However, it’s quite easy to get so caught up in the excitement of applying for a rental property that you forget to ask some important questions that could change your decision.
You don’t want to get stuck in a lease agreement only to find out afterward that there are some major issues with the property or certain management regulations to adhere to.
So, here’s a list of five incredibly important questions that (unfortunately) many renters forget to ask their landlord before they move into a new space.
1. Whom do I contact if you’re not available?
Since the landlord is typically the person you have the most contact with during the rental process, most tenants assume that they can contact their landlord any time there’s an issue. However, landlords are people, too. They have days off, take vacations and they’re not always available around the clock.
This is especially true if you’re renting a property where the landlord or property manager is not on-site, like in a single-family home. While there may be a maintenance person you can contact in case of a water leak or an electrical circuit breaks, you need to know how you can get in touch with someone if certain issues arise. Be sure you clarify this with the landlord early on.
2. What are your security protocols?
Unfortunately, many landlords skimp on home security in an effort to save themselves money. This puts tenants at serious risk since homes without security systems are 300 times more likely to be burglarized.
According to the U.S. Department of Justice, renters who live in single-family homes and small apartment buildings are also more likely to have a break-in than people who live in larger complexes.
For some expert insight on the topic, we asked Travis Goodreau, retired burglary detective, who now advises for SafeHome.org, to share his take.
“Burglars tend to target homes that have lower occupancies, vulnerable windows and obviously, fewer security measures,” said Goodreau. “They will often scope out properties beforehand to see whether or not the residents have alarms set or security cameras in place.”
It’s also interesting to note that 65 percent of break-ins occur during the daytime, and burglars are in and out in under 10 minutes! So, it’s best to know ahead of time what kinds of security protocols are implemented on the property to keep you and your belongings protected.
If you’re considering a unit in a complex, ask if there’s security on-site and how you can contact them in case of an emergency. If you’re moving into a smaller unit or a single-family home, ask if there are cameras or if they would be willing to install an alarm system.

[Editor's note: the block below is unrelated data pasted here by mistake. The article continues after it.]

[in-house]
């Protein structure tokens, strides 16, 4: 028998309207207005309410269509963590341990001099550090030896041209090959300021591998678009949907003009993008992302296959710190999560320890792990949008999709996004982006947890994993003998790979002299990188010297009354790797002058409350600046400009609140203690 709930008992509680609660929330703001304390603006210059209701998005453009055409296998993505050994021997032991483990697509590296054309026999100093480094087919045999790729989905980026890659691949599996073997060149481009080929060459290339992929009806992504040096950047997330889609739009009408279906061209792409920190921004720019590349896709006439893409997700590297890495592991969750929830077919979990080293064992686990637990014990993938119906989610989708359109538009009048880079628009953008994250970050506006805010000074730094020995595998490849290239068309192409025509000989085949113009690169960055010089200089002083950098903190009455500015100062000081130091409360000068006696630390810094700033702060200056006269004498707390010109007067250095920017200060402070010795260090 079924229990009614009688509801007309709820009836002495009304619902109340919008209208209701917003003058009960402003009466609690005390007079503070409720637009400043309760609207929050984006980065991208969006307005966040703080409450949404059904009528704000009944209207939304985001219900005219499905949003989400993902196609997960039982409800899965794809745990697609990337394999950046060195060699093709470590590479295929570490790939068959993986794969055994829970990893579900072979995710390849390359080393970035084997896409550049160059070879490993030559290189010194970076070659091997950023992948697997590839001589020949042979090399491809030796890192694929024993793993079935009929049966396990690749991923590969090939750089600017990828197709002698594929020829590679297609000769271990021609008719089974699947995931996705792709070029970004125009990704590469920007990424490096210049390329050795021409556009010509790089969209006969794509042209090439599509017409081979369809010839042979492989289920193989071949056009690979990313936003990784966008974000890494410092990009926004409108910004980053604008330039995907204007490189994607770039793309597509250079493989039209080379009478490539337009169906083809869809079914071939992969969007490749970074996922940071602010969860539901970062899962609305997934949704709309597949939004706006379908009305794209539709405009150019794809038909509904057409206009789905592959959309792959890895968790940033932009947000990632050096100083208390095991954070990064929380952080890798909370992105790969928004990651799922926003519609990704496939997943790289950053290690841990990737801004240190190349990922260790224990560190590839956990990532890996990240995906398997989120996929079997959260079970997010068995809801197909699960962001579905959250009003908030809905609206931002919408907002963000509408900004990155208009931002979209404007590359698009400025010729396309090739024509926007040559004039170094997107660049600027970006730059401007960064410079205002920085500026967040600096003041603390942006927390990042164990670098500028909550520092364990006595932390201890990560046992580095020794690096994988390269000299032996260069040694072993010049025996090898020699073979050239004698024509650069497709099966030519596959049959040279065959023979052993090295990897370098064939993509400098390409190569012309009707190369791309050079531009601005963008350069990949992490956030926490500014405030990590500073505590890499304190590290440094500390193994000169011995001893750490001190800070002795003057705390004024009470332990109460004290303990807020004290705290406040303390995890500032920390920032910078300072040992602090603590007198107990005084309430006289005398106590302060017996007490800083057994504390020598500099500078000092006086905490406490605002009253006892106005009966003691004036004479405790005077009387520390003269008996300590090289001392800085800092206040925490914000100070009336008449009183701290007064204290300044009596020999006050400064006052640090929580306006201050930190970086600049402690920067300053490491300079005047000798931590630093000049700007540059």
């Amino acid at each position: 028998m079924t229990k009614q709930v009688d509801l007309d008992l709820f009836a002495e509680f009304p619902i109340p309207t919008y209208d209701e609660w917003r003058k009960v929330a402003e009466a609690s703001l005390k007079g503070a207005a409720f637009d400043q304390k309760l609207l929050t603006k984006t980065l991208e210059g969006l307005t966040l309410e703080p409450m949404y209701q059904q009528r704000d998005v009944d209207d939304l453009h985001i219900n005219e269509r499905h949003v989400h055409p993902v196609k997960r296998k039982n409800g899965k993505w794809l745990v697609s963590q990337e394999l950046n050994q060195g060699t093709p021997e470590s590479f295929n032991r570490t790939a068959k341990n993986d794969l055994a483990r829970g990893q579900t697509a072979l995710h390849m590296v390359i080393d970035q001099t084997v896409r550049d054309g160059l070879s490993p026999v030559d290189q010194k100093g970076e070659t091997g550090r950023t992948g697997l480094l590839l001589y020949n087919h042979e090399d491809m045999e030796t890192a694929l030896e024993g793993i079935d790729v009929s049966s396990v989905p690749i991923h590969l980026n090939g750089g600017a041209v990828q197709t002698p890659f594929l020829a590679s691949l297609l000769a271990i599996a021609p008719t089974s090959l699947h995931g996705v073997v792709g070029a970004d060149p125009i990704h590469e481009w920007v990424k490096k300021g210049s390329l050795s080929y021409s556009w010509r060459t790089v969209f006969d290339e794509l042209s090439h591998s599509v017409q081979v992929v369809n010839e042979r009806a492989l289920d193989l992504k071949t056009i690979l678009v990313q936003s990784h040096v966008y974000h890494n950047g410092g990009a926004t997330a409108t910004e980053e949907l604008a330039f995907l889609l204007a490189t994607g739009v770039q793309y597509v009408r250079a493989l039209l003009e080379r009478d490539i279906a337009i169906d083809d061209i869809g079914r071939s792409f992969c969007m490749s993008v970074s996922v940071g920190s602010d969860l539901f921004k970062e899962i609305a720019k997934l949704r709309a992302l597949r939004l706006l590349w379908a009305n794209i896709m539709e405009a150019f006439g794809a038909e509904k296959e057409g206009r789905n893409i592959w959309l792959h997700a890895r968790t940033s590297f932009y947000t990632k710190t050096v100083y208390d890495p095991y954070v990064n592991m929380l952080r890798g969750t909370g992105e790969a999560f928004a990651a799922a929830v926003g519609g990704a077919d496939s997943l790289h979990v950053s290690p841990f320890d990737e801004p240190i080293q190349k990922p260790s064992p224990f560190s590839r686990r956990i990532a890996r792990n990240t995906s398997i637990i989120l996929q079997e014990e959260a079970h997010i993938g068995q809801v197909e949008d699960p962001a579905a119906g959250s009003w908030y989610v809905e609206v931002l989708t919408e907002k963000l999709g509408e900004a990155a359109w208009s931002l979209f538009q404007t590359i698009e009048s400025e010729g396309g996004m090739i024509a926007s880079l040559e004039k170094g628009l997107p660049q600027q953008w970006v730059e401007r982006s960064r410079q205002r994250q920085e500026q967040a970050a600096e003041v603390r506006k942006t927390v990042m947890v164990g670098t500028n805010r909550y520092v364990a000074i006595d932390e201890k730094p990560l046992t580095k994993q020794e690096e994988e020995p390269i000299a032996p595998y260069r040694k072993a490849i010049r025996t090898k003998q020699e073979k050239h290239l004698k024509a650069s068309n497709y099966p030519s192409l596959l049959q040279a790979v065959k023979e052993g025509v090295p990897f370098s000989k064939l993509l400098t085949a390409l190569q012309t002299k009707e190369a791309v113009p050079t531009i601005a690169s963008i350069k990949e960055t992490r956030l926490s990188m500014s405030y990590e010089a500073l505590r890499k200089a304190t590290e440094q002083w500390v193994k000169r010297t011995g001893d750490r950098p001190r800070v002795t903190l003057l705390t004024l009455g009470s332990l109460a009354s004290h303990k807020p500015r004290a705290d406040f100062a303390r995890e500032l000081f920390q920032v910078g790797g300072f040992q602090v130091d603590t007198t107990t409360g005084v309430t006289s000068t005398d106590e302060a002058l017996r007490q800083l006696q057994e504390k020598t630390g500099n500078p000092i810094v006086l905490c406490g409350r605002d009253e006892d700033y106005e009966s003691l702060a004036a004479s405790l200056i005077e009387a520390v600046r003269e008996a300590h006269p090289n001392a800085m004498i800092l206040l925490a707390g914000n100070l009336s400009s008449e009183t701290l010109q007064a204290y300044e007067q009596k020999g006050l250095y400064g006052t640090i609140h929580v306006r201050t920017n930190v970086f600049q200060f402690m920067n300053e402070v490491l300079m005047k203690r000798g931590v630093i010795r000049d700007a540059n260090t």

3. What is the guest policy?
You probably want to invite friends and family over to show off your new place. But some landlords are quite strict about having house guests and parties in a rental unit. Lots of landlords will have set “quiet hours” included on the lease to dissuade tenants from hosting rowdy parties. Some will even limit the number of people you’re allowed to invite over.
Many landlords will only allow guests to stay for a set period of time as well, like no more than three days or a maximum of a week. So, if you plan on having friends or family stay with you on their vacation or if you have a significant other that may be sleeping over often, it could be an issue. Be sure that this is all cleared up before you sign any paperwork.
4. When were various appliances purchased?
Running into maintenance issues can be a major hassle, especially when you need things to be fixed urgently, like a broken AC unit in the middle of July or a refrigerator full of food that suddenly stops running.
Unfortunately, 40 percent of renters said that they were not satisfied with the amount of time it took to correct urgent maintenance issues.
If the stove is 20 years old, you’re far more likely to run into an issue with it. Older appliances like dishwashers or fridges could also be less efficient and use more energy, racking up your electric and water bills every month.
One way that you can potentially protect yourself from running into these kinds of problems is by checking to see how updated important appliances are within the home you’re going to rent.
Don’t forget to ask about the more hidden appliances, as well, such as the water heater, HVAC unit or the washers and dryers in the building.
5. Am I allowed to make changes?
Even though you may not own the property, you still want to make it feel like yours. Decorating a space is arguably the most fun part of moving. But some landlords are stricter than others about how you turn a rental pad into your new home.
Be sure to get super specific about the changes you would like to make and run them by your landlord first. For example, are you allowed to paint the walls as long as you paint them back to the original before you move out? Can you install new light fixtures or hang up curtains in the windows?
Some landlords will deduct from your security deposit if you even make holes in the wall to hang up artwork, so be sure that you ask about the decoration policies before you start fantasizing about the interior design of the place.
Get the answers
Finding a new place to call home should be an exciting process, but don’t let your eagerness to move in get you into trouble. You need to make sure that you have all the information you need to make a smart decision about the next place you rent, so remember to ask your landlord these questions before they hand over the keys.